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Mol Cell Biol. 2008 Oct;28(20):6452-61. doi: 10.1128/MCB.01015-08. Epub 2008 Aug 4.

Epigenetic regulation of retrotransposons within the nucleolus of Drosophila.

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  • 1Department of Biology, University of Rochester, Rochester, NY 14627, USA.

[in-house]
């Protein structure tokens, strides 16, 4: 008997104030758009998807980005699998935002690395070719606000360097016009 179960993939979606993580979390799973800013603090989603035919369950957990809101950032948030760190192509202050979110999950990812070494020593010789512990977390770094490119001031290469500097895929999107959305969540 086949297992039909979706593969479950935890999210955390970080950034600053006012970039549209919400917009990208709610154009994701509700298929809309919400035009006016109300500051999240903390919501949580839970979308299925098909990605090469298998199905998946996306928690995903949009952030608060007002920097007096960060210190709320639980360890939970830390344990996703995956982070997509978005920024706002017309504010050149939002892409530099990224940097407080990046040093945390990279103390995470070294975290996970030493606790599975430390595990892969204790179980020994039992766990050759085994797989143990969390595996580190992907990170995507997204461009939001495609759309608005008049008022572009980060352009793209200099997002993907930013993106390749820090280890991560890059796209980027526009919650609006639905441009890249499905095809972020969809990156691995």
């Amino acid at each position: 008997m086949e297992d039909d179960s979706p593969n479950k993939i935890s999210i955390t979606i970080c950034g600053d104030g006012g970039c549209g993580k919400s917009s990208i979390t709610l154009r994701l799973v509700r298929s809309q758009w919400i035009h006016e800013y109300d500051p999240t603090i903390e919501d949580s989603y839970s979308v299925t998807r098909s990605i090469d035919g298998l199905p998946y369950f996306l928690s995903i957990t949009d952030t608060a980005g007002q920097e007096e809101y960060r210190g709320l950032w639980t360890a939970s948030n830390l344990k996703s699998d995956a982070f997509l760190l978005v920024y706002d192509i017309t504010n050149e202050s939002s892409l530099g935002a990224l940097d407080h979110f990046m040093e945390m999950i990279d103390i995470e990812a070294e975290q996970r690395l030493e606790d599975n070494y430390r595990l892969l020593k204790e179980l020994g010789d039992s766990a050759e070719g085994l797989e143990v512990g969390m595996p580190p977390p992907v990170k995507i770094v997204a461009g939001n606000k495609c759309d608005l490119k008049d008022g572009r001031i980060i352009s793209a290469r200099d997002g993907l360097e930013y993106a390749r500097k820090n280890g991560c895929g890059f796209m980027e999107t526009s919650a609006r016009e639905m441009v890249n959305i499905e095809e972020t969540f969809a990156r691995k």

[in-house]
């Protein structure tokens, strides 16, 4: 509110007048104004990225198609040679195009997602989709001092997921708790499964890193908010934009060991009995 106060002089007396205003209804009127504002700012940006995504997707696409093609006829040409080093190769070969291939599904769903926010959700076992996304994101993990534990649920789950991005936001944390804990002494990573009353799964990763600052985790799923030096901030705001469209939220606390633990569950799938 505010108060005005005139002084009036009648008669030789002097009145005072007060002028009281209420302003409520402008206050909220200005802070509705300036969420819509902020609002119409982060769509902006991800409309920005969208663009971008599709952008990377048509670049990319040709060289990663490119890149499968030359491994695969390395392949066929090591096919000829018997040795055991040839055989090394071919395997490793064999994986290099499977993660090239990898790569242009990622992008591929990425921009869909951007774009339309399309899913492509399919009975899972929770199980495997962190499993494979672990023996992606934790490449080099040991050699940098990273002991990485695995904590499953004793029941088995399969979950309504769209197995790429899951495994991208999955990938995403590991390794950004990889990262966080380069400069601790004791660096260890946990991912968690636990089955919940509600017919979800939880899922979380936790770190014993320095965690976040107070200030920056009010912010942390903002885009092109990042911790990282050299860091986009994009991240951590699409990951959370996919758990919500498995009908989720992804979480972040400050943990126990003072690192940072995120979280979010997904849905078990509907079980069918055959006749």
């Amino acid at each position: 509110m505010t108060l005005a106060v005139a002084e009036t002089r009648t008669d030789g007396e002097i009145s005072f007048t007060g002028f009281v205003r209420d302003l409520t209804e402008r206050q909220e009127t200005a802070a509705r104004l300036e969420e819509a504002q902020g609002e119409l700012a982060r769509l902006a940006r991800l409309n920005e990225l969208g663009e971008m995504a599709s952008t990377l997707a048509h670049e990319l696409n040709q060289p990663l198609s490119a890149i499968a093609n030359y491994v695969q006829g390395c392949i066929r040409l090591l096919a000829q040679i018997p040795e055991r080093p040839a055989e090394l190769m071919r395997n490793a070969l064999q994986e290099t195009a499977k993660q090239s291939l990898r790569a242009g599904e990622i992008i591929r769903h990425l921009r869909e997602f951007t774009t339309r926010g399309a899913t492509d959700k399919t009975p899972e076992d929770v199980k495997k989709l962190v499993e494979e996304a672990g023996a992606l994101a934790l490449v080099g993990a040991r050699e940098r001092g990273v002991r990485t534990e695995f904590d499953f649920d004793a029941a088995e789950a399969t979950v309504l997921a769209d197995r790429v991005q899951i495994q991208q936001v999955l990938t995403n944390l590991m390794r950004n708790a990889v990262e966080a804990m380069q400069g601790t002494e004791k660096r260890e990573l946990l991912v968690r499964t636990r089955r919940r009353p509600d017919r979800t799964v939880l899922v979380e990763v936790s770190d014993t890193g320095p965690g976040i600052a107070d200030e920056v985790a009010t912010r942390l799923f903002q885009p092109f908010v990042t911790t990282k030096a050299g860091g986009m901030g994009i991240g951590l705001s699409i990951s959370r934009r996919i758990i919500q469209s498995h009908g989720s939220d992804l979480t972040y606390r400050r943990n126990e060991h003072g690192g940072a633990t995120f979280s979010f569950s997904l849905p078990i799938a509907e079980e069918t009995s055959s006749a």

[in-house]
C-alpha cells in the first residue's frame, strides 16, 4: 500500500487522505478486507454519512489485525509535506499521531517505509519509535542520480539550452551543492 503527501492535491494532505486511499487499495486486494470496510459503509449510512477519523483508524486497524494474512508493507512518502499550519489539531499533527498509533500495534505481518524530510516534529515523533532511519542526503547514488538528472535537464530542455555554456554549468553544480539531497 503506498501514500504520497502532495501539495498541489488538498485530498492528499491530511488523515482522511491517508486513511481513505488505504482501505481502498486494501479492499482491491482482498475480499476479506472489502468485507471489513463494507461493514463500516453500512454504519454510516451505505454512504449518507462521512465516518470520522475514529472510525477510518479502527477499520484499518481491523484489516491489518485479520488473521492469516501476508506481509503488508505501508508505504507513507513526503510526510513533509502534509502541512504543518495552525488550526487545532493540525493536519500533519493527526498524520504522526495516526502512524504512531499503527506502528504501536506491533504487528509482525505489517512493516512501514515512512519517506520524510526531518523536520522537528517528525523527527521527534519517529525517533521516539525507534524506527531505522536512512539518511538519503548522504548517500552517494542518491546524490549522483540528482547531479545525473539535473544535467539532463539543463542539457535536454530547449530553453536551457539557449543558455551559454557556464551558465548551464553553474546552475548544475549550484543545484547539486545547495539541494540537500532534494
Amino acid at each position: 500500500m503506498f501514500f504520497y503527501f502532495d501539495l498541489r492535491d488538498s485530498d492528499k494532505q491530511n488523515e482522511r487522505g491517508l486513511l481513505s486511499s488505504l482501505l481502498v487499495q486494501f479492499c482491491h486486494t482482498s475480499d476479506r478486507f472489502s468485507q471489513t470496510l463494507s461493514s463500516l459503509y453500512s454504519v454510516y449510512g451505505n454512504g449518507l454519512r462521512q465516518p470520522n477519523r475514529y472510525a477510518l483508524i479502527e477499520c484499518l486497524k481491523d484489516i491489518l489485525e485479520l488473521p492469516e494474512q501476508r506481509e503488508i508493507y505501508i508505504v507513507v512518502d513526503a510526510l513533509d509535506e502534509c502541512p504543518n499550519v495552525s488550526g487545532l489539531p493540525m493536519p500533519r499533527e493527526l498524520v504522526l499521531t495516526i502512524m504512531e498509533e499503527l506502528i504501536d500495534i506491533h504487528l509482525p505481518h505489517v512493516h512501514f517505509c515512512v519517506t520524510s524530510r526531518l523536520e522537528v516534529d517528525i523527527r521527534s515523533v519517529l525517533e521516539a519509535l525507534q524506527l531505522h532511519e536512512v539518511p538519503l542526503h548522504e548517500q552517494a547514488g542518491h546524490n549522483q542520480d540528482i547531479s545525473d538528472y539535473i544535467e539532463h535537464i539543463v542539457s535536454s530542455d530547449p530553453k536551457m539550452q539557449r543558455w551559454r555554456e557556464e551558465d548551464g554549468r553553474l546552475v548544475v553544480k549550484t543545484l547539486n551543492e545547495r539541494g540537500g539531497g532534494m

R2 retrotransposable elements exclusively insert into a conserved region of the tandemly organized 28S rRNA genes. Despite inactivating a subset of these genes, R2 elements have persisted in the ribosomal DNA (rDNA) loci of insects for hundreds of millions of years. Controlling R2 proliferation was addressed in this study using lines of Drosophila simulans previously shown to have either active or inactive R2 retrotransposition. Lines with active retrotransposition were shown to have high R2 transcript levels, which nuclear run-on transcription experiments revealed were due to increased transcription of R2-inserted genes. Crosses between R2 active and inactive lines indicated that an important component of this transcriptional control is linked to or near the rDNA locus, with the R2 transcription level of the inactive parent being dominant. Pulsed-field gel analysis suggested that the R2 active and inactive states were determined by R2 distribution within the locus. Molecular and cytological analyses further suggested that the entire rDNA locus from the active line can be silenced in favor of the locus from the inactive line. This silencing of entire rDNA loci represents an example of the large-scale epigenetic control of transposable elements and shares features with the nucleolar dominance frequently seen in interspecies hybrids.

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